As the Roman Empire declined so did the use of baths for hygiene purposes and medicinal use. With the coming of Christianity to England, the names of Pagan wells were swiftly changed into Holy Wells by dedicating them to a Catholic Saint or the Virgin Mary and became places of pilgrimage. During the Middle Ages (XX century AD) there were at least 30 major sites of pilgrimage, the most famous being St Winifred’s Well, a holy well in Flintshire, North Wales. The well building is the only one to survive the reformation and can be seen to this day. Over the centuries well worship had become a long-standing custom, an important part of every day life and every year many people made pilgrimages to healing springs. For instance there were baths for women on St John’s day and calendars containing the days and hours for bathing, all decreed by a learned physician who consulted the stars. During this time bathing was mainly under the control of the Christian Church; cold and sometimes warm baths were part of monastic life. But, by the 14th century cold baths had become neglected. Several writers have suggested that knights returning from the Crusades in the 13th Century, brought the idea of hot baths back to England as a result of hygiene problems. This gave rise to the “Turkish Bath” which was a communal bath for both sexes. By the 14th Century the thermal baths at Bath in Somerset were condemned by the Church because of nude, mixed bathing which contributed to the spread of sexually transmitted diseases. By the 17th century the hot baths in London were dens of vice and immorality, known as “Stews”. These factors contributed to the closure or strict regulation of bathing establishments by Henry VIII and this state of affairs continued for almost 150 years. As well worship was also considered to be steeped in the religion of Rome, the Reformation closed down most of the holy wells.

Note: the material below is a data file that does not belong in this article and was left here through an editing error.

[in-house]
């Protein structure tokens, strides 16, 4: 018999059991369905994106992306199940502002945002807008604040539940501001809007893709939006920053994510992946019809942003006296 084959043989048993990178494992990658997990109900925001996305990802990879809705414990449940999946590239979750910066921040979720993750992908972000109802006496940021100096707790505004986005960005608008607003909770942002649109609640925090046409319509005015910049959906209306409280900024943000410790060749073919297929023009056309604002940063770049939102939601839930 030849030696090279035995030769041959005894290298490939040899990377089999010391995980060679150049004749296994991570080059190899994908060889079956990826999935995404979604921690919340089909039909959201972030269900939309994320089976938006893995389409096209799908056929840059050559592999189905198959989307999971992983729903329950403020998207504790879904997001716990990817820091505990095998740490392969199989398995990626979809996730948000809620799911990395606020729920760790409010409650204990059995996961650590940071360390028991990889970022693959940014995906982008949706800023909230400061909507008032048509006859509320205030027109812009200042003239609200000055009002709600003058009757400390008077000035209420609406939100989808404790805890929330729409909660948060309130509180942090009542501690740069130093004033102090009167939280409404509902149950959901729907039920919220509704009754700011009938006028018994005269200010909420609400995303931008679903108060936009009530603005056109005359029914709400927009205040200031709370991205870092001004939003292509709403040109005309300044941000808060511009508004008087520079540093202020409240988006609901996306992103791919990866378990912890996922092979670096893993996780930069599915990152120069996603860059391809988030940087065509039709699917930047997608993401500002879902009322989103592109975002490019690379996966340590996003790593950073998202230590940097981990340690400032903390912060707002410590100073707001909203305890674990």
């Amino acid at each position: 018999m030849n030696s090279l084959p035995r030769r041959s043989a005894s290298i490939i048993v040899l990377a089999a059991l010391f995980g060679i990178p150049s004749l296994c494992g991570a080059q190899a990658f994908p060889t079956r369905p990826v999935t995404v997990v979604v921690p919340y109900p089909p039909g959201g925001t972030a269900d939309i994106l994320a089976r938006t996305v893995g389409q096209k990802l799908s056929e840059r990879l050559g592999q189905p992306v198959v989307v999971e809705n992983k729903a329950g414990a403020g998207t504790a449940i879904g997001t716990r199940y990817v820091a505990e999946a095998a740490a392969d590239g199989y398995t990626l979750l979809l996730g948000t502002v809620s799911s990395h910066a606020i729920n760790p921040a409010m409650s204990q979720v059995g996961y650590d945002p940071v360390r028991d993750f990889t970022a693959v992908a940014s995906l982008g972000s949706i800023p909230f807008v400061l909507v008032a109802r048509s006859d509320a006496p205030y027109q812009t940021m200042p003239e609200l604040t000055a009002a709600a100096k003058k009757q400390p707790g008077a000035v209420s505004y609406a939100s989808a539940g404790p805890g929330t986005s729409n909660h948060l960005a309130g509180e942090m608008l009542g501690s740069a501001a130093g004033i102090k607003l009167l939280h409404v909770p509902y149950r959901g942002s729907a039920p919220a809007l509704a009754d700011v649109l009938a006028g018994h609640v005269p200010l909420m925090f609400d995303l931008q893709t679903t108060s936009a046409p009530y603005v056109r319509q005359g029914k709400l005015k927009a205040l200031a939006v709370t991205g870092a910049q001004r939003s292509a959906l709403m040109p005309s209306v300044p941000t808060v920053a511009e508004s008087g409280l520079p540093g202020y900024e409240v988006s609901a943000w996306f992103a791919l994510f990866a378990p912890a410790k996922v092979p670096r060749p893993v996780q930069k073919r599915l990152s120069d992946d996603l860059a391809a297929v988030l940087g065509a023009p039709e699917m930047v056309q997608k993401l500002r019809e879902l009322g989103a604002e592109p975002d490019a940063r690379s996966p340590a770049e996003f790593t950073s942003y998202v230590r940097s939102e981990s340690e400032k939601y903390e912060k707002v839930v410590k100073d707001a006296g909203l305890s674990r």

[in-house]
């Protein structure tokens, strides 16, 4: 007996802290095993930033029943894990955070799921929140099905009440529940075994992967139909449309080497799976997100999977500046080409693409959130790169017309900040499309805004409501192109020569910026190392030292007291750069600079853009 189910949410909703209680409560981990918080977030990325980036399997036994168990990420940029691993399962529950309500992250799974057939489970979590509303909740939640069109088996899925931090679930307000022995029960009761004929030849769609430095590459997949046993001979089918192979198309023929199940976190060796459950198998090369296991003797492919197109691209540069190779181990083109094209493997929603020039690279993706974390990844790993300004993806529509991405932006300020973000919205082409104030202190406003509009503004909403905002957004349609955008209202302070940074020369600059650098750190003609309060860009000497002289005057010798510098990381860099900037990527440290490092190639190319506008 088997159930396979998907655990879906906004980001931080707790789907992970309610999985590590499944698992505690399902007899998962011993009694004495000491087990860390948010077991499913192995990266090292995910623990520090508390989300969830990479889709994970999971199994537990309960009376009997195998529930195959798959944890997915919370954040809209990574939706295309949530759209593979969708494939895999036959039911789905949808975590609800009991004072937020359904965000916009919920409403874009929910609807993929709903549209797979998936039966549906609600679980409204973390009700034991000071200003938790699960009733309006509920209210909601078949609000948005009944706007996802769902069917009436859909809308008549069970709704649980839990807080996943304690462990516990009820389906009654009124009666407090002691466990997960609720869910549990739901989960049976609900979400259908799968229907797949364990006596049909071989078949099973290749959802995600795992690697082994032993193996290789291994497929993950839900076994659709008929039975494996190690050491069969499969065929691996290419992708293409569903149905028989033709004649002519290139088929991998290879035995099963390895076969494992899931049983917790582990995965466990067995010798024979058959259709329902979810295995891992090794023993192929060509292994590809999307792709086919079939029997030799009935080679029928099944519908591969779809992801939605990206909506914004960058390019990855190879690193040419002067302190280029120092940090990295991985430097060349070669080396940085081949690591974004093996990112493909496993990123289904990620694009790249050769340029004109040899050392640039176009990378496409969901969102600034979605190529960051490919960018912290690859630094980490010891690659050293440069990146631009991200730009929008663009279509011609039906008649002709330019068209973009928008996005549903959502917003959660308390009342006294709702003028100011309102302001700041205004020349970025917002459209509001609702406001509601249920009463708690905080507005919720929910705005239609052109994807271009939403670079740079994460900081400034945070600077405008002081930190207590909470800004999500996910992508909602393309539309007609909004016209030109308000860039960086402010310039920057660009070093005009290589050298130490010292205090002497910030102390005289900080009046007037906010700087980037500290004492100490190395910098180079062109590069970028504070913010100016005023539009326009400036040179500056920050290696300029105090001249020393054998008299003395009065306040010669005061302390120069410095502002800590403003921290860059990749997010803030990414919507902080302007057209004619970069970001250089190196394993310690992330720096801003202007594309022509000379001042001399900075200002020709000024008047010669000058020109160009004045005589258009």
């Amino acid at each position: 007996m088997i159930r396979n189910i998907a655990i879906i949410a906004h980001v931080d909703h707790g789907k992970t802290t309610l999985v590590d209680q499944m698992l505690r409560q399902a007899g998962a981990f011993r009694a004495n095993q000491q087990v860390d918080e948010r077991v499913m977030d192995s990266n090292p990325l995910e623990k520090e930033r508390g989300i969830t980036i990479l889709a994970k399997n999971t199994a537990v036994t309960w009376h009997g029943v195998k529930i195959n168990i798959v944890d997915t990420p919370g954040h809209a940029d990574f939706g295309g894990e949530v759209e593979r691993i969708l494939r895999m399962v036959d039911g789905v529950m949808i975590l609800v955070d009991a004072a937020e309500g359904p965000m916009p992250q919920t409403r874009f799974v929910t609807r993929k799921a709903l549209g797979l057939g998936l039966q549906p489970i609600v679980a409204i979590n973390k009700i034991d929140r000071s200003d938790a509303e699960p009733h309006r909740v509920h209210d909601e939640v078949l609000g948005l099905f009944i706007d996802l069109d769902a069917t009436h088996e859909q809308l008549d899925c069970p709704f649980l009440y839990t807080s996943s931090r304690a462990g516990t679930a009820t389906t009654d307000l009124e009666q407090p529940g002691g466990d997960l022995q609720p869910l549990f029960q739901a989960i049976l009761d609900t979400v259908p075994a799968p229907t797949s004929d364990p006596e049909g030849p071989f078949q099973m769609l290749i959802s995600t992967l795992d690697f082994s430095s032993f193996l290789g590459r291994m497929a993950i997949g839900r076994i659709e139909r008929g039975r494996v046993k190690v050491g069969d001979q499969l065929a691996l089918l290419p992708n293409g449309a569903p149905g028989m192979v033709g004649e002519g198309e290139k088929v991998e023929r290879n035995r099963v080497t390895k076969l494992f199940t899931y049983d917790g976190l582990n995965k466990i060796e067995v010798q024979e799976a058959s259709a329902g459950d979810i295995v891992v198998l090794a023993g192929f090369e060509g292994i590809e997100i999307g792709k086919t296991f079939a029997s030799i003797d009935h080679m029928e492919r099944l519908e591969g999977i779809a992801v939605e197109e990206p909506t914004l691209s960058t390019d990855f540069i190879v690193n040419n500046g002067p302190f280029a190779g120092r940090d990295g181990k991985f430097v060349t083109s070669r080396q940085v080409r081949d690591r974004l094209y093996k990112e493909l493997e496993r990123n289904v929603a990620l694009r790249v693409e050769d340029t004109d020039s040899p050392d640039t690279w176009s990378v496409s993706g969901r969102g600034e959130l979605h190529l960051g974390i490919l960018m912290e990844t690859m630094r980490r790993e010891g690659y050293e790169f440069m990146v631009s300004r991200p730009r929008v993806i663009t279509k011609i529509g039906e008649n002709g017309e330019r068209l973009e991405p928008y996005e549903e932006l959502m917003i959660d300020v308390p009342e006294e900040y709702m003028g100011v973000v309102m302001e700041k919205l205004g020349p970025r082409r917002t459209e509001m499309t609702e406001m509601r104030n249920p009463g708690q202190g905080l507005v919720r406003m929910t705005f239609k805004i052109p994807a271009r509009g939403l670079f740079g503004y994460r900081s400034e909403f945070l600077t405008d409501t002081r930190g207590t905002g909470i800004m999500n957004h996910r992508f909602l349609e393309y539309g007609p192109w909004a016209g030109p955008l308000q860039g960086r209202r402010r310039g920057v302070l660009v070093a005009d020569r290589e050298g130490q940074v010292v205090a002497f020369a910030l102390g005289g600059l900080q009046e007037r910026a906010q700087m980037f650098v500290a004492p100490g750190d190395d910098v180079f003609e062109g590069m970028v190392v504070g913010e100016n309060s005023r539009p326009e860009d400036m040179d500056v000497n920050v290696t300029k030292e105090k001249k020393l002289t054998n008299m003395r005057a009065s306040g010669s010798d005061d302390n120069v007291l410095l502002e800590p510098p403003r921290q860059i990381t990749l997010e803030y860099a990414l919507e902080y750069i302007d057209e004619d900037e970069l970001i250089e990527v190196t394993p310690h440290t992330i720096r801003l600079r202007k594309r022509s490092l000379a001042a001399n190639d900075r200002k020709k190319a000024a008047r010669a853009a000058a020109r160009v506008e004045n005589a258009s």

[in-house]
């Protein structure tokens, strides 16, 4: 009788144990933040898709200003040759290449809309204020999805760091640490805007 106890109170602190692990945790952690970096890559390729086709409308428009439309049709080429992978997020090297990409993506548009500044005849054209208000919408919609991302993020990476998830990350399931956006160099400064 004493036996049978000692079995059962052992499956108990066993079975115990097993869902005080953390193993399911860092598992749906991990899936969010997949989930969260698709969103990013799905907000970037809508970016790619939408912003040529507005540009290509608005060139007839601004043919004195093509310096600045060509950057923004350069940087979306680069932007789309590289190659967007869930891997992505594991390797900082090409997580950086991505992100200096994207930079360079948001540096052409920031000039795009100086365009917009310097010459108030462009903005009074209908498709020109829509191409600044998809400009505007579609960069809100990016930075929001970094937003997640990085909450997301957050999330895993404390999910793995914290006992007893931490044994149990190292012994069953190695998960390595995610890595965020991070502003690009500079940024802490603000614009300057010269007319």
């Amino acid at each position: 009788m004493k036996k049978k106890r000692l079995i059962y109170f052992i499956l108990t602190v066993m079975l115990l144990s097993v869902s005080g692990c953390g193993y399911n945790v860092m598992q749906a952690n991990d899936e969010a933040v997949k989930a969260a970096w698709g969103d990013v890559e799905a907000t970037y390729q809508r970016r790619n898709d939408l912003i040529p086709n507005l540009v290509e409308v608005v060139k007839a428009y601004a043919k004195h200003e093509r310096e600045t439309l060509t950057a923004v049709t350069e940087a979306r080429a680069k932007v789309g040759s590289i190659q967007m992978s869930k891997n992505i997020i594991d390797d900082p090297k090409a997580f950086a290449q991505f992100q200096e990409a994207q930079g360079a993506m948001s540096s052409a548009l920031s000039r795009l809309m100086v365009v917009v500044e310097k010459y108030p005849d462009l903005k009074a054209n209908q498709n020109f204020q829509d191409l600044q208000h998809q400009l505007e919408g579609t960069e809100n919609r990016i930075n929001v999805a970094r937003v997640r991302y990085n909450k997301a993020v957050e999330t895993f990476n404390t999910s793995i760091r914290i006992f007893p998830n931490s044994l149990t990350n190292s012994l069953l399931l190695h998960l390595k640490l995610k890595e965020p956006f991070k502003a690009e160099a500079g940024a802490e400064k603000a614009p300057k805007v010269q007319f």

Malvern has its own Holy Well in Malvern Wells but we have little idea of when this name was attributed to it. I believe this site was on a medieval pilgrimage route from the Midlands to the shrine of St David in Wales and since that time it was almost certainly associated with “miraculous” cures. There is hearsay evidence of the monks from Little Malvern Priory bathing in the waters of Holy Well. The first definite records pertaining to the Holy Well date from 1558 when Queen Elizabeth 1st granted the spring to a local man, John Hornyold. Some 200 metres above the Holy Well lies the Eye Well, so called because of its ability to cure eye diseases. It is now almost completely silted up, but the spring still creates a tiny pool beside a path that runs parallel to the crest of the hills. It became popular in 1622 when Bannister wrote the following verse about the well in his “Breviary of the Eyes”:

“A little more of their curing tell
How they help sour Eyes with a new found Well,
Great Speech of Malvern Hills was late reported,
Unto which Spring People in Troops resorted.”

The Beginning of UK’s Bottled Water